By comparison, Nordic people are a lot more level-headed, and in fact, more solidly based in reality, I would say. (Not that they're somehow inherently more rational, but there is a culture that much more strongly disdainful of irrational and sensationalist rhetoric) But reading mainstream US media, you would think that they are merely naive. The cultural bias in the reporting was pretty obvious to me. The narrative of a small, innocent nation, living in a bubble of illusory security, which has now been broken. Apparently expecting Norway to now over-react the way the US did to 9/11.
This narrative is false. To state an opinion of mine, which was mirrored so strongly by Norwegian PM Stoltenberg, I'd almost have thought I got it from him, had I not known I've been of this opinion for a long time: I'd say the Nordic peoples are not naive at all. They are not living in a bubble. In fact, as small nations in a big world, they are not as isolated as the US is. We have our huge size, our geographic isolation as a continent, and the overwhelming influence of our culture to allow us to view the world as we choose.
The Norwegians know, they live in a dangerous world. They merely make the more courageous choice to accept that fact, rather than get all hysterical.
In 1986, Swedish prime minister Olof Palme was assassinated, while walking home through central Stockholm with his wife, after an evening at the movies. It shook the nation. But in 2003, foreign minister Anna Lindh was assassinated in broad daylight, while shopping at a Stockholm department store. From the American media narrative now, that'd be idiotic - didn't they know the risks? The answer is that they did, obviously, know the risks. But chose not to let fear run their society. Security was improved of course, but they did not fire a bunch of people, or pass new laws infringing civil liberties. They were intent to not let this change them.
Last December, Stockholm was hit by a suicide bomber, who injured several people, but failed at killing anyone but himself. It was Muslim who had been radicalized abroad. He left a 'manifesto' urging Muslims to 'rise up' or whatever.
What didn't happen is more interesting here than what did happen. Nobody was fired or forced to resign. There was no political blame-game whatsoever, or criticism from the political opposition. No new laws were passed. ordinary Muslim leaders were not called upon to 'refudiate' the attack. By comparison, it had hardly been a day after the failed "Christmas day bombing" before the Republicans (plus Lieberman) started criticizing Obama, and even calling into question Miranda rights. In the case of the Times Square bomber, suddenly citizenship rights came under fire, from the same parties.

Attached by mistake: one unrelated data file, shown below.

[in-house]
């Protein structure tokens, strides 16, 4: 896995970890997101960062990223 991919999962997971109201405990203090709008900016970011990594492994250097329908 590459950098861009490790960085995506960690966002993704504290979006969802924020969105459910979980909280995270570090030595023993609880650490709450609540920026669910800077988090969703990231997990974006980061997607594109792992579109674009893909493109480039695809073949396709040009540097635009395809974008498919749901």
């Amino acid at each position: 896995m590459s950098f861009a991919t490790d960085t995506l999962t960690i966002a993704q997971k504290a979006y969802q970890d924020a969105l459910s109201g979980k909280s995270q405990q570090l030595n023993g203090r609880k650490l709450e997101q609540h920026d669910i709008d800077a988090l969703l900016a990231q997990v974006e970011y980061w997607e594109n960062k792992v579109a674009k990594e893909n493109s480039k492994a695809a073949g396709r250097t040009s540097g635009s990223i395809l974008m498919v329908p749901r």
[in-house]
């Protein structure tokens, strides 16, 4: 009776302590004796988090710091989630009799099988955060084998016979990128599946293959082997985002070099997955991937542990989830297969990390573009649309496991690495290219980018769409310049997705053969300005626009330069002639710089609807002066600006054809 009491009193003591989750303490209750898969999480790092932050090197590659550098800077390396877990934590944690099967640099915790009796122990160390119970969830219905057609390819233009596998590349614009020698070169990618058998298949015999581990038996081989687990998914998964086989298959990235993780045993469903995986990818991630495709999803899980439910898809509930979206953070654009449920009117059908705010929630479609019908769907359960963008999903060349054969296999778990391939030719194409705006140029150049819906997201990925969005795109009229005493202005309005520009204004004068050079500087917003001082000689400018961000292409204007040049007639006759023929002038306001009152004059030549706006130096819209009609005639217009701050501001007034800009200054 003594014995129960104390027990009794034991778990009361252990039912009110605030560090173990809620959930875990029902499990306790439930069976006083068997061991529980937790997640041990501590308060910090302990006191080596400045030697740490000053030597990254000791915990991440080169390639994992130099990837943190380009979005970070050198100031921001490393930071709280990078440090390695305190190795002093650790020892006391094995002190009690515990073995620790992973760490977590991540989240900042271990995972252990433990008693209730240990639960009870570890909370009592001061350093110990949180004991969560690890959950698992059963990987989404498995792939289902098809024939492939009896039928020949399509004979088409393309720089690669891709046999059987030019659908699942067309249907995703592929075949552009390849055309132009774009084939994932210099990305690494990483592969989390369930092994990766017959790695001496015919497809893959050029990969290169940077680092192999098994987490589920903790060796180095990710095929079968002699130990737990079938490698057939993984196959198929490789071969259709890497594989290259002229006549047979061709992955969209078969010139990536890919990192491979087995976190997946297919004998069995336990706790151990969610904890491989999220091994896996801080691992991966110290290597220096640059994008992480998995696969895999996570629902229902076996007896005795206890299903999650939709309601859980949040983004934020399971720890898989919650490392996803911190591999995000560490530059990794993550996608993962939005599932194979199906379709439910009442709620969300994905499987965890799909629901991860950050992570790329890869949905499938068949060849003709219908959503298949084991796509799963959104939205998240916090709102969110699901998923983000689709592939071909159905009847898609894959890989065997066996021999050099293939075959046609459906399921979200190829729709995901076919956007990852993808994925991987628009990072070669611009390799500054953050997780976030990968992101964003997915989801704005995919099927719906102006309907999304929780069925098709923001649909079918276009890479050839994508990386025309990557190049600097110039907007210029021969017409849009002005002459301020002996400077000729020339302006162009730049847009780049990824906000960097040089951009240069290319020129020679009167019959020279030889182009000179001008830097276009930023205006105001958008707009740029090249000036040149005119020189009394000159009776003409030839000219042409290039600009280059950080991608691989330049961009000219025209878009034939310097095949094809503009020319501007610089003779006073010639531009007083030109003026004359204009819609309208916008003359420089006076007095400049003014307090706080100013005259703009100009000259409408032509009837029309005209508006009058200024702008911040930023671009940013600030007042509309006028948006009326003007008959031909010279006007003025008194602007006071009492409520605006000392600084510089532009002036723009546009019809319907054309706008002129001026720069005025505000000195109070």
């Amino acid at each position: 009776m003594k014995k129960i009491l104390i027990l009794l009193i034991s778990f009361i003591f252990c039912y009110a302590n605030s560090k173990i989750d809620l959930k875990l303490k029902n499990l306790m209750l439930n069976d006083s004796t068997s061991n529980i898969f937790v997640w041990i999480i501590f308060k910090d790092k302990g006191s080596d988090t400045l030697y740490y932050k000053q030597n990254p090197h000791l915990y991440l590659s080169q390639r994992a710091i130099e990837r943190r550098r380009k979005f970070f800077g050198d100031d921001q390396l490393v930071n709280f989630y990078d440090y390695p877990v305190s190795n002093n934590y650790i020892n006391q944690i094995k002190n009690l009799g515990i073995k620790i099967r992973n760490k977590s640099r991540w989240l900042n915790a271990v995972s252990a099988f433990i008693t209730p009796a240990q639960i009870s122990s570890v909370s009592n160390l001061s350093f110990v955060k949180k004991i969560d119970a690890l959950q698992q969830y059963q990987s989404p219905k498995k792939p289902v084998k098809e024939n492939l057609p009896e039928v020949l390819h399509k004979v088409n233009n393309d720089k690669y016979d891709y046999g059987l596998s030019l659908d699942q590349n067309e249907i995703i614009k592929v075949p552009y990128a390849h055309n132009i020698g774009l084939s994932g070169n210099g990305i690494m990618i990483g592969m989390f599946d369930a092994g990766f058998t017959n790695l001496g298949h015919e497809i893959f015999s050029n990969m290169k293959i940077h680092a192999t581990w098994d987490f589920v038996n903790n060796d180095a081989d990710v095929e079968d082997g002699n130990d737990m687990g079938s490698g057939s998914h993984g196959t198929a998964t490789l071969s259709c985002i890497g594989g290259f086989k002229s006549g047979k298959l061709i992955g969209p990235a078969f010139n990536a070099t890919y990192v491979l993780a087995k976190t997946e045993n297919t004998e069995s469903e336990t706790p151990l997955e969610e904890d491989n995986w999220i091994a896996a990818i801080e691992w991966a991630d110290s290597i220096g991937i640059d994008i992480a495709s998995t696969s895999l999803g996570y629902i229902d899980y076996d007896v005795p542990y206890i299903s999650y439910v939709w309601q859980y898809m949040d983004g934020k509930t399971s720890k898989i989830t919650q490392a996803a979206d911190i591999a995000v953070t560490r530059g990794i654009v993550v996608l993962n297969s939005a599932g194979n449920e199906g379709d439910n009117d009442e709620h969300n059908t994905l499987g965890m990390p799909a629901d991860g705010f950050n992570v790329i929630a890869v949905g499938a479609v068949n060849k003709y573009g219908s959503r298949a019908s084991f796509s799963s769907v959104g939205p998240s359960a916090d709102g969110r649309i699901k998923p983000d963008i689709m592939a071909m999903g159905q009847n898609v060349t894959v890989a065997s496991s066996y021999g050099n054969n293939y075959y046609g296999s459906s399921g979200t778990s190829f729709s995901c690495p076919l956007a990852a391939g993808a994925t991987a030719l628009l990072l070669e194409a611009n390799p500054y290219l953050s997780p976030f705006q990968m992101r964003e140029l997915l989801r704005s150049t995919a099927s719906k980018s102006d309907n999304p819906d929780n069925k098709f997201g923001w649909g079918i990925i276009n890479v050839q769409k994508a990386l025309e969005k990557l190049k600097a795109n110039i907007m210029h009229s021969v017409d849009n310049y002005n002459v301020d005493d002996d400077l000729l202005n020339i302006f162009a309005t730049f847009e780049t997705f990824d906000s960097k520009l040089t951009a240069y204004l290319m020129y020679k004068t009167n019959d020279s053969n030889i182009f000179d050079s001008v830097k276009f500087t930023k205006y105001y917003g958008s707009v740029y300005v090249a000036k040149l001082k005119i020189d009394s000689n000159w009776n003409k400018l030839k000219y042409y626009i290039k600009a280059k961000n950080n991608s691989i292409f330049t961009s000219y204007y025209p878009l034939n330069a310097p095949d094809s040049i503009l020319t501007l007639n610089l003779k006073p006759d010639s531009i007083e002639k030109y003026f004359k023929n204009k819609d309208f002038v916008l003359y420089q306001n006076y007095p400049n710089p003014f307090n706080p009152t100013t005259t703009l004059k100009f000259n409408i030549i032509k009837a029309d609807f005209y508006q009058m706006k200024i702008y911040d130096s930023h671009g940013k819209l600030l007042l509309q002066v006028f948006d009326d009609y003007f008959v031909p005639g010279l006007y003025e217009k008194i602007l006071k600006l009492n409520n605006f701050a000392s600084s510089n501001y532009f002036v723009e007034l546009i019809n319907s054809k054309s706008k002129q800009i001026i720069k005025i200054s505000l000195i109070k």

I hope and expect, the Norwegians to respond to this true-to-form and not go off the deep end of paranoia. - As it was paranoia that caused this in the first place. We should all - Americans and Norwegians - try to do the sane thing, the courageous thing, and the more difficult thing, namely to respond with more openness, more democracy and tolerance. To not let our civil rights be decreased. To not let those who would sow fear and mistrust win the day. To be vigilant, but not paranoid. Open, but not naive. I believe the Scandinavians have managed to do so when confronted with similar tragedies in the past, and will manage to do so now, unless they really have changed fundamentally.
We're already seeing positive signs in that direction - Norwegian news today reports that there's a surge of applications for membership in political youth organizations - across all parties. They should be proud.
As Americans, we have much to learn from these examples. We have to work towards fostering a political culture (on all sides) that disparages fear, hyperbole, paranoia and conspiratorial thinking. We have to make it clear that you are not entitled to your own reality. And we should not tolerate fear-mongering in any form, even if it supports our own cause. We need to call out extreme views wherever they are seen. And we need to foster a more responsible media culture, one which is less sensationalist and not afraid of confronting extremism.